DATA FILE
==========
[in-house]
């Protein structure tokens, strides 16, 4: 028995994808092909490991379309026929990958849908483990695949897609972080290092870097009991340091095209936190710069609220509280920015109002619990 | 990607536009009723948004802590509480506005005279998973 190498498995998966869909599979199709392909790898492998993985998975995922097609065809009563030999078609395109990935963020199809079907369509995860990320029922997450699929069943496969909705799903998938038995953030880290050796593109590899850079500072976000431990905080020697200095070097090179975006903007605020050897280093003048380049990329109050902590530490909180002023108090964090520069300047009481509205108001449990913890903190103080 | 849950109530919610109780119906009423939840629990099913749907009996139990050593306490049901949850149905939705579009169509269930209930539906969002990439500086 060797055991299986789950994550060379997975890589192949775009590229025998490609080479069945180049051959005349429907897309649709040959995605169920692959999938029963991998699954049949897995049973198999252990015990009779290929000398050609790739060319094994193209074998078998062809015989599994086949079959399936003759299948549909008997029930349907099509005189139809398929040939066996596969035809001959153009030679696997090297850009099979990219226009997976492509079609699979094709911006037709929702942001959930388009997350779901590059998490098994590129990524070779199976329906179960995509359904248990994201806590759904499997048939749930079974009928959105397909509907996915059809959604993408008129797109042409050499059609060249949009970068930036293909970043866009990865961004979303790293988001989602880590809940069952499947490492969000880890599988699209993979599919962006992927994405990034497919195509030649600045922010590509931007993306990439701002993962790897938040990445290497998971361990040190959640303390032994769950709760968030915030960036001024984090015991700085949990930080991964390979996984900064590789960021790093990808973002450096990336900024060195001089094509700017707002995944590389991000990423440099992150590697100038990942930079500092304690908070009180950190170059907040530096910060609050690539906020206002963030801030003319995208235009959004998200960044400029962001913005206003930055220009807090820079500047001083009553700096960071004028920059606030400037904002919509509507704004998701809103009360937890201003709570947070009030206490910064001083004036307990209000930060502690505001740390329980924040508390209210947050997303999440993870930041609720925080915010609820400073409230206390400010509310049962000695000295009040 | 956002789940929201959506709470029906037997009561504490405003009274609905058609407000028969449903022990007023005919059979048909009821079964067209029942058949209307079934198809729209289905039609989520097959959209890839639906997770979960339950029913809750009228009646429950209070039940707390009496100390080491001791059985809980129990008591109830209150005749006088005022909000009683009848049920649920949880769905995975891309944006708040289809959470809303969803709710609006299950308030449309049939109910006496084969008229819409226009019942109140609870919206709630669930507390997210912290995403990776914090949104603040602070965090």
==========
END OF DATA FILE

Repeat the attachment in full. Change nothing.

[in-house]
């Protein structure tokens, strides 16, 4: 028995994808092909490991379309026929990958849908483990695949897609972080290092870097009991340091095209936190710069609220509280920015109002619990 | 990607536009009723948004802590509480506005005279998973 190498498995998966869909599979199709392909790898492998993985998975995922097609065809009563030999078609395109990935963020199809079907369509995860990320029922997450699929069943496969909705799903998938038995953030880290050796593109590899850079500072976000431990905080020697200095070097090179975006903007605020050897280093003048380049990329109050902590530490909180002023108090964090520069300047009481509205108001449990913890903190103080 | 849950109530919610109780119906009423939840629990099913749907009996139990050593306490049901949850149905939705579009169509269930209930539906969002990439500086 060797055991299986789950994550060379997975890589192949775009590229025998490609080479069945180049051959005349429907897309649709040959995605169920692959999938029963991998699954049949897995049973198999252990015990009779290929000398050609790739060319094994193209074998078998062809015989599994086949079959399936003759299948549909008997029930349907099509005189139809398929040939066996596969035809001959153009030679696997090297850009099979990219226009997976492509079609699979094709911006037709929702942001959930388009997350779901590059998490098994590129990524070779199976329906179960995509359904248990994201806590759904499997048939749930079974009928959105397909509907996915059809959604993408008129797109042409050499059609060249949009970068930036293909970043866009990865961004979303790293988001989602880590809940069952499947490492969000880890599988699209993979599919962006992927994405990034497919195509030649600045922010590509931007993306990439701002993962790897938040990445290497998971361990040190959640303390032994769950709760968030915030960036001024984090015991700085949990930080991964390979996984900064590789960021790093990808973002450096990336900024060195001089094509700017707002995944590389991000990423440099992150590697100038990942930079500092304690908070009180950190170059907040530096910060609050690539906020206002963030801030003319995208235009959004998200960044400029962001913005206003930055220009807090820079500047001083009553700096960071004028920059606030400037904002919509509507704004998701809103009360937890201003709570947070009030206490910064001083004036307990209000930060502690505001740390329980924040508390209210947050997303999440993870930041609720925080915010609820400073409230206390400010509310049962000695000295009040 | 956002789940929201959506709470029906037997009561504490405003009274609905058609407000028969449903022990007023005919059979048909009821079964067209029942058949209307079934198809729209289905039609989520097959959209890839639906997770979960339950029913809750009228009646429950209070039940707390009496100390080491001791059985809980129990008591109830209150005749006088005022909000009683009848049920649920949880769905995975891309944006708040289809959470809303969803709710609006299950308030449309049939109910006496084969008229819409226009019942109140609870919206709630669930507390997210912290995403990776914090949104603040602070965090």